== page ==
Posted in: Miscellaneous

Automating Process: The Future of Profitable Law

The Canadian legal market is worth roughly $12 billion a year. That is a very big number – one that will certainly catch the attention of aggressive multi-national companies. A good portion of that $12 billion market involves the careful application by sophisticated lawyers of high-end skills, knowledge and analysis. But an equally large portion, I can say with certainty, involves the application of simple, standard, repeatable processes. We in the legal profession need to understand just how vulnerable we are to losing our share of that market.

Clients are not prepared to pay our traditional high fees for what . . . [more]

Posted in: Firm Guest Blogger

Expose Yourself

For a variety of reasons, some law firm websites may not have reached the top slot in Google, Bing, or Ask. There is competition for keywords, and the search engines change their algorithms frequently. Without having a team of folks tweaking the site, there will likely be some ebbs and flows in visibility in search results. However, there are a number of ways to boost visibility on the web so that whether someone finds the firm or attorney through social media, a directory, the website, or a professional nameplate site, you can get the message out about the firm’s professionals . . . [more]

Posted in: Legal Technology

You Might Like … a Brief Visit to Mars, Opulence, a One-Room Hotel, Baarle-Hertog, Glyndebourne, and More

This is a post in a series appearing each Friday, setting out some articles, videos, podcasts and the like that contributors at Slaw are enjoying and that you might find interesting. The articles tend to be longer than blog posts and shorter than books, just right for that stolen half hour on the weekend. It’s also likely that most of them won’t be about law — just right for etc.

Please let us have your recommendations for what we and our readers might like.

. . . [more]
Posted in: Miscellaneous, Reading: You might like...

The Value of Prison Libraries

A small item on the CBC Books website caught my attention the other day. Entitled The life of a prison librarian, it describes the unique experience of Québec-born writer Jean Charbonneau who has been working as a prison librarian in Maryland:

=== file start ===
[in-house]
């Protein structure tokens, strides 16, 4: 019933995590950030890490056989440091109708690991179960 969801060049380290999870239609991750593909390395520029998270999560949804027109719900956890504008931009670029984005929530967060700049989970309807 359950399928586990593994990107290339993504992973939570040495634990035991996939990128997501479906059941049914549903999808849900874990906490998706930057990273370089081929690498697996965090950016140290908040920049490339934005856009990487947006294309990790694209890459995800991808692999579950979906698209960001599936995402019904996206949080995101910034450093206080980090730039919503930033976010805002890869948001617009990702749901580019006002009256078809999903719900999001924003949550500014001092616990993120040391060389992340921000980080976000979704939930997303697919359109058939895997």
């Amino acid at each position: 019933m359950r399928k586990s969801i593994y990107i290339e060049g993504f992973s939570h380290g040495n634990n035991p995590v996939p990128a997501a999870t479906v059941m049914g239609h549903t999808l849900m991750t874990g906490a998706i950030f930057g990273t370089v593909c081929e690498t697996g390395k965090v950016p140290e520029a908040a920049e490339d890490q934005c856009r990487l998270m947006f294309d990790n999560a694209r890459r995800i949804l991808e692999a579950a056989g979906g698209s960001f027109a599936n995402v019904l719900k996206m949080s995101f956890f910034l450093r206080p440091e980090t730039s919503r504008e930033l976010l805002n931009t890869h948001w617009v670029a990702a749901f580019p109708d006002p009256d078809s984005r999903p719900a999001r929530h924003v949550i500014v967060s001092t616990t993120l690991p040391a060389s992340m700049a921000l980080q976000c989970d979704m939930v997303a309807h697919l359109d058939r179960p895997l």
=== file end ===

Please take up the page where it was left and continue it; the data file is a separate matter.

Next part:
It would be a strange experience for most, but Charbonneau found a calling right away.

“I had the feeling that what was I doing there as a librarian was important,” he said in The Current’s [a CBC radio show] documentary “Shelf Life,” adding, “I don’t how many inmates have told me that they have never read a book

. . . [more]
Posted in: Legal Information: Libraries & Research

Proof and Causation: When Courts and Scientists Disagree

[This column was written with the asstance of Meredith James.]

One of the challenges in environmental work is the inconsistent and erratic relationship between law and science. To be effective, environmental policy needs to be based on good science, which is why current government cuts to key environmental research are so harmful, in both the short and the long run. But even when good science exists, the law struggles to properly incorporate it, and sometimes science can’t (yet?) answer the questions the courts are interested in. What should happen then?

Criminal cases

The courts sometimes seem to have a poor . . . [more]

Posted in: Justice Issues

Only the New Can Change the Profession

The more I discuss change in the legal profession, the more the same question is asked of me: what will drive the change than many in the profession agree is long overdue. And when I say “many in the profession,” I mean young lawyers. The established, older set of partners in charge of many of this country’s firms have no reason to change what they are doing and are simply eyeing the finish line of their careers. Add to that, the fact that large established firms are weighed down with legacy IT systems, as well as an antiquated partnership and . . . [more]

Posted in: Practice of Law, Practice of Law: Future of Practice, Practice of Law: Practice Management